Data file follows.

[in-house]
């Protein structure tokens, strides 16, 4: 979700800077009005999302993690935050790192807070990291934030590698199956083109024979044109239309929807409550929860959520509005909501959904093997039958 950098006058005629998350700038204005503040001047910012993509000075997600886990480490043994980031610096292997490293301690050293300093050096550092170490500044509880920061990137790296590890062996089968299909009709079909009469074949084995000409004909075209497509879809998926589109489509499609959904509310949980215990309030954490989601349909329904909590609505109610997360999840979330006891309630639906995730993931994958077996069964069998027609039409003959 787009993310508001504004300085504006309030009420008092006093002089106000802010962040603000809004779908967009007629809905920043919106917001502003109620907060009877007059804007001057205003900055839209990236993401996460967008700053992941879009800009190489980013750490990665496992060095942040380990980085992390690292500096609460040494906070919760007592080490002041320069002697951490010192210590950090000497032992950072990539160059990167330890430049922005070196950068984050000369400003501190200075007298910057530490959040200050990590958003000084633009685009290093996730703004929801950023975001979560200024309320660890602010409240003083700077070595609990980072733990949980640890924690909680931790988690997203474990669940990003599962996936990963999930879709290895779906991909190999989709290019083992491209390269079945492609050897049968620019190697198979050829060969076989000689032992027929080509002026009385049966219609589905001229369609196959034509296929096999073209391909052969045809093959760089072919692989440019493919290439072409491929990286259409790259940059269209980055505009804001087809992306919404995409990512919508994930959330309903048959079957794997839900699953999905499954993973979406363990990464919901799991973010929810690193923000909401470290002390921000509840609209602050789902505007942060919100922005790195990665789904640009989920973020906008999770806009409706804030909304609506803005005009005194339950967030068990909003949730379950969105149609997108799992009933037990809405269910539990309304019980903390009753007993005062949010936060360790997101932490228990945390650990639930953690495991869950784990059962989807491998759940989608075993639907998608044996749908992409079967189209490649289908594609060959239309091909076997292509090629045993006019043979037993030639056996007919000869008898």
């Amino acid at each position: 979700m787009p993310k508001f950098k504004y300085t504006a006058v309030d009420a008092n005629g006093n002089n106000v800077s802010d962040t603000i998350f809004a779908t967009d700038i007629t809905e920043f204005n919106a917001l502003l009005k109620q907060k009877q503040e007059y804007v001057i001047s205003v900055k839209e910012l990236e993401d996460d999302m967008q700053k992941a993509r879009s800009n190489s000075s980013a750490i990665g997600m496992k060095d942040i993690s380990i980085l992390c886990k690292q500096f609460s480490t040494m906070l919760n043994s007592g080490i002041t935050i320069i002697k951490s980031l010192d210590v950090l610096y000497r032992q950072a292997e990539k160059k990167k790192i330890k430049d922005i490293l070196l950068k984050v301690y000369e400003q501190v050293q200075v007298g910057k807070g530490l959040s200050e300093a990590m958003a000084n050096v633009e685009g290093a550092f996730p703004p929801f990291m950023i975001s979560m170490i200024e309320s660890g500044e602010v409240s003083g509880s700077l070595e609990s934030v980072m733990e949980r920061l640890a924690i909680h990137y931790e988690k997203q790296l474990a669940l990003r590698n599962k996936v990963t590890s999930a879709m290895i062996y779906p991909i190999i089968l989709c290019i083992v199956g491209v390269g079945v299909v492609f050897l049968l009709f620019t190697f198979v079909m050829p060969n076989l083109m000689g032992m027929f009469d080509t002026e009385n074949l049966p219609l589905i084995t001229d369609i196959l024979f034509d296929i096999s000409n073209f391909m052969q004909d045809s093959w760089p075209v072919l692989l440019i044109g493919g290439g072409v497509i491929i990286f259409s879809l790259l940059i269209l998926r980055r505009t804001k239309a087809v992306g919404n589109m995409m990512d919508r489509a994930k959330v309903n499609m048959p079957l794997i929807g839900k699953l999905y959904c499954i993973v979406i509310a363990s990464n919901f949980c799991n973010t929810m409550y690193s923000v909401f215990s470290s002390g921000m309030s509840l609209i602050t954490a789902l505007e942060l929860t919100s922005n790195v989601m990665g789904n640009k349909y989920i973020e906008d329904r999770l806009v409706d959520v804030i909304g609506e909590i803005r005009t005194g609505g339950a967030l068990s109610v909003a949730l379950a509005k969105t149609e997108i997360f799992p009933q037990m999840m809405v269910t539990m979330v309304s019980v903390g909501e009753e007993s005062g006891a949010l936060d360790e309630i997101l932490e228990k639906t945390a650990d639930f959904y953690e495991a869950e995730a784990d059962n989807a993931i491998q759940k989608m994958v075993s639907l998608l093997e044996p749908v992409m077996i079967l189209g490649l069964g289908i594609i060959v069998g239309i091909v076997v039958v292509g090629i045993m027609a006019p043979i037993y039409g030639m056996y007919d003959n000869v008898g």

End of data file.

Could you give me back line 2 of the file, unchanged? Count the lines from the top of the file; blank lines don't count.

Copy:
């Protein structure tokens, strides 16, 4: 979700800077009005999302993690935050790192807070990291934030590698199956083109024979044109239309929807409550929860959520509005909501959904093997039958 950098006058005629998350700038204005503040001047910012993509000075997600886990480490043994980031610096292997490293301690050293300093050096550092170490500044509880920061990137790296590890062996089968299909009709079909009469074949084995000409004909075209497509879809998926589109489509499609959904509310949980215990309030954490989601349909329904909590609505109610997360999840979330006891309630639906995730993931994958077996069964069998027609039409003959 787009993310508001504004300085504006309030009420008092006093002089106000802010962040603000809004779908967009007629809905920043919106917001502003109620907060009877007059804007001057205003900055839209990236993401996460967008700053992941879009800009190489980013750490990665496992060095942040380990980085992390690292500096609460040494906070919760007592080490002041320069002697951490010192210590950090000497032992950072990539160059990167330890430049922005070196950068984050000369400003501190200075007298910057530490959040200050990590958003000084633009685009290093996730703004929801950023975001979560200024309320660890602010409240003083700077070595609990980072733990949980640890924690909680931790988690997203474990669940990003599962996936990963999930879709290895779906991909190999989709290019083992491209390269079945492609050897049968620019190697198979050829060969076989000689032992027929080509002026009385049966219609589905001229369609196959034509296929096999073209391909052969045809093959760089072919692989440019493919290439072409491929990286259409790259940059269209980055505009804001087809992306919404995409990512919508994930959330309903048959079957794997839900699953999905499954993973979406363990990464919901799991973010929810690193923000909401470290002390921000509840609209602050789902505007942060919100922005790195990665789904640009989920973020906008999770806009409706804030909304609506803005005009005194339950967030068990909003949730379950969105149609997108799992009933037990809405269910539990309304019980903390009753007993005062949010936060360790997101932490228990945390650990639930953690495991869950784990059962989807491998759940989608075993639907998608044996749908992409079967189209490649289908594609060959239309091909076997292509090629045993006019043979037993030639056996007919000869008898």